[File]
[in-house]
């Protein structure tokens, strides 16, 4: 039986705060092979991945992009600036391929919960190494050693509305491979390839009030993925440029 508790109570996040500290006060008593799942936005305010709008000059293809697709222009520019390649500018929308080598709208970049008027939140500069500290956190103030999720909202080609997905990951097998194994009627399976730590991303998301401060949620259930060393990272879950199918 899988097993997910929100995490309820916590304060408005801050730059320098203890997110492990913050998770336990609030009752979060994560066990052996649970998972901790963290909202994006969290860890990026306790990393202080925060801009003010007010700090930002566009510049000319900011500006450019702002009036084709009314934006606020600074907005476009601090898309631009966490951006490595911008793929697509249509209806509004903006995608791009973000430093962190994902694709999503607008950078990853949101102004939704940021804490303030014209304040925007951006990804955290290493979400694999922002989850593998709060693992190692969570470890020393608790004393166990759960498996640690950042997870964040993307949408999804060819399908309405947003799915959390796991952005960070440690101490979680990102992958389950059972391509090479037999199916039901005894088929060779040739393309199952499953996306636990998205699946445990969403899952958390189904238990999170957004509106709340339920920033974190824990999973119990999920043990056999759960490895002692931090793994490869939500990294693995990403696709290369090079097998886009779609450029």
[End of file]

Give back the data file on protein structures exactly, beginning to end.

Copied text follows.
[in-house]
């Protein structure tokens, strides 16, 4: 039986705060092979991945992009600036391929919960190494050693509305491979390839009030993925440029 508790109570996040500290006060008593799942936005305010709008000059293809697709222009520019390649500018929308080598709208970049008027939140500069500290956190103030999720909202080609997905990951097998194994009627399976730590991303998301401060949620259930060393990272879950199918 899988097993997910929100995490309820916590304060408005801050730059320098203890997110492990913050998770336990609030009752979060994560066990052996649970998972901790963290909202994006969290860890990026306790990393202080925060801009003010007010700090930002566009510049000319900011500006450019702002009036084709009314934006606020600074907005476009601090898309631009966490951006490595911008793929697509249509209806509004903006995608791009973000430093962190994902694709999503607008950078990853949101102004939704940021804490303030014209304040925007951006990804955290290493979400694999922002989850593998709060693992190692969570470890020393608790004393166990759960498996640690950042997870964040993307949408999804060819399908309405947003799915959390796991952005960070440690101490979680990102992958389950059972391509090479037999199916039901005894088929060779040739393309199952499953996306636990998205699946445990969403899952958390189904238990999170957004509106709340339920920033974190824990999973119990999920043990056999759960490895002692931090793994490869939500990294693995990403696709290369090079097998886009779609450029």